footprints.1

 

We all know that the plural of foot is not *foots but feet. This is, by the large majority of English teachers and speakers alike, dismissed as an irregular feature shared by a bunch of other equally irregular nouns, but the formation of the plural of foot actually only differs from the one of wolf, for example, because it originates in another basic type of noun with another internal structure and therefore also another type of regularity. The only problem is that English has, over the course of the centuries, changed so much and left so many original features behind on the road to simplification, that this other type of regularity only becomes apparent when one compares English with older related languages, such as Greek and Sanskrit.

What does basic type and internal structure mean? In older Indo-European languages all nouns are divided into two basic types according to whether or not they contain a so called theme vowel. This vowel is interposed between the root and the case endings and has no particular significance for the meaning of a word, i.e. it has no semantic value, it is simply a part of the mechanics of how language produces structurally different words, i.e. it has a purely morphological value. The morphological value of it is that it acts as a shield protecting the root from the case endings, which means that any noun containing such a theme vowel will usually not exhibit variation of the root in the different cases and numbers. The word wolf is an example for such a word. The present English form of the word has been simplified so much over time (for which c.f. the article entitled The erosion of cases), that one can no longer see that it is essentially different from a word like foot. To see this difference we have to turn to Greek and Sanskrit. In Greek wolf is λύκος (lykos), which consists of the root lyk-, the theme vowel –o– and the nominative marker –s. In Sanskrit we have an exactly corresponding structure: वृक्षः (vṛkṣaḥ, which stands for vṛkṣas) consists of vṛkṣ-, the theme vowel –a– and the ending –s. In English the theme vowel and nominative marker have been lost, but the origin of the noun can still be seen, when in the plural the typical Indo-European nominative plural marker –es appears in the expected shortened and simplified form –s.

The older of the two types are the nouns which do not include a theme vowel. They are structurally simpler, but often exhibit a more complex set of forms for the different cases. Here the stem is open to being affected by the immediate proximity of the case endings, should a language develop a sensitivity to certain sounds contained in them. The problems caused by the proximity of the case ending are probably at the origin of the development of the theme vowel. In Greek the word for foot is ποῦς (pūs) in the nominative singular, which consists of the root pod– to which has been directly added the nominative marker –s. The form pūs is caused by the fact that in Greek the –d of the root and the marker –s cannot stand directly next to each other: the –d is swallowed by the –s and the vowel is lengthened in compensation for this loss. The nominative plural is πόδες (podes), containing the typical nominative plural marker –es. During the development of the ancestor of all Germanic languages this ending changed into *-iz. This ending was already lost in Old English (for the reasons for this loss c.f. the article The erosion of cases), but the -i contained in the ending had enough time to cause a typically Germanic sound change called i-mutation before disappearing. I-mutation or umlaut, to use German term borrowed by English, consists in the sound i, which is a high vowel, i.e. is pronounced high up in the root of the mouth, pulling up a low vowel from the cellar of the mouth, so to speak, into closer proximity with its own articulation spot, which in the case of the vowel results in e. And thus foot becomes feet in the plural. This is not only the case in English, but in all Germanic languages, e.g. in German the plural of Fuss is Füsse and in Icelandic fót becomes fætur in the plural, all of which exhibit the same signs of i-mutation, which was made possible by the absence of a protecting theme vowel and the resulting proximity of the vowel in the original case ending of ancient Germanic.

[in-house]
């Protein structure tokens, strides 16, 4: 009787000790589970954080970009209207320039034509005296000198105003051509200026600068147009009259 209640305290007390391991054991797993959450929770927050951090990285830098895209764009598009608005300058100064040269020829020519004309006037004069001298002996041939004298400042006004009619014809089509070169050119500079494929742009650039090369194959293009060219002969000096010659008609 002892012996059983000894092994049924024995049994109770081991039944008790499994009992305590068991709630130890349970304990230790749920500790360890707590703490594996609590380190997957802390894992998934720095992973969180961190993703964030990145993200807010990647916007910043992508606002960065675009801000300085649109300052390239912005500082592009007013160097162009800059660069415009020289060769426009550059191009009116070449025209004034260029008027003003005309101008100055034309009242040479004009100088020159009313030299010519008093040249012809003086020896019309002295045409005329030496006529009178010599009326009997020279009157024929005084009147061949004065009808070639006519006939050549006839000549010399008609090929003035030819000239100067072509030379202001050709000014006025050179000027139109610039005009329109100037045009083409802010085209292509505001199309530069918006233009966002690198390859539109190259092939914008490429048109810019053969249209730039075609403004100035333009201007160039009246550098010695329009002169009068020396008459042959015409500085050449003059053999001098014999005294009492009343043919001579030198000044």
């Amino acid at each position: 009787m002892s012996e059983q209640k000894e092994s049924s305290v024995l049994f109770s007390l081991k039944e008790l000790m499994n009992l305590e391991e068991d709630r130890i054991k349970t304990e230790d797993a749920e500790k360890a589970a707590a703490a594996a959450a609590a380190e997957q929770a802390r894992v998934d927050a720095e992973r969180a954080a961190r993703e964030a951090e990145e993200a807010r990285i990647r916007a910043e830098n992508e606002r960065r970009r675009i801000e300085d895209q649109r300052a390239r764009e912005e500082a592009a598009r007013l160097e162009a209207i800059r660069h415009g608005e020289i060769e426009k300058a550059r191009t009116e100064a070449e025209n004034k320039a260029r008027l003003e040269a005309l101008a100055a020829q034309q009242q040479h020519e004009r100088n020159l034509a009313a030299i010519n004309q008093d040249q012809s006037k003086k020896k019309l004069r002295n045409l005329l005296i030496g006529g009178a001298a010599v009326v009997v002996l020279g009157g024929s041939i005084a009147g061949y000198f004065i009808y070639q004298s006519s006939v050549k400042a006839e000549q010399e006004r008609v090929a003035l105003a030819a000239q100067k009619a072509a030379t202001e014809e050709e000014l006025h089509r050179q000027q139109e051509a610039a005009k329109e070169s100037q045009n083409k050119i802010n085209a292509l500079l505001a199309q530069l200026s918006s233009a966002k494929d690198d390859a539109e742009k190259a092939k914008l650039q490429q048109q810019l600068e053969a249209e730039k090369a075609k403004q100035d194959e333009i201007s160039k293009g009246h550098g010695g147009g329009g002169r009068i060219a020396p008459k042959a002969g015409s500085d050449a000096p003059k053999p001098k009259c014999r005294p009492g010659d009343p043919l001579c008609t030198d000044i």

Silvio Zinsstag,

teacher for ancient languages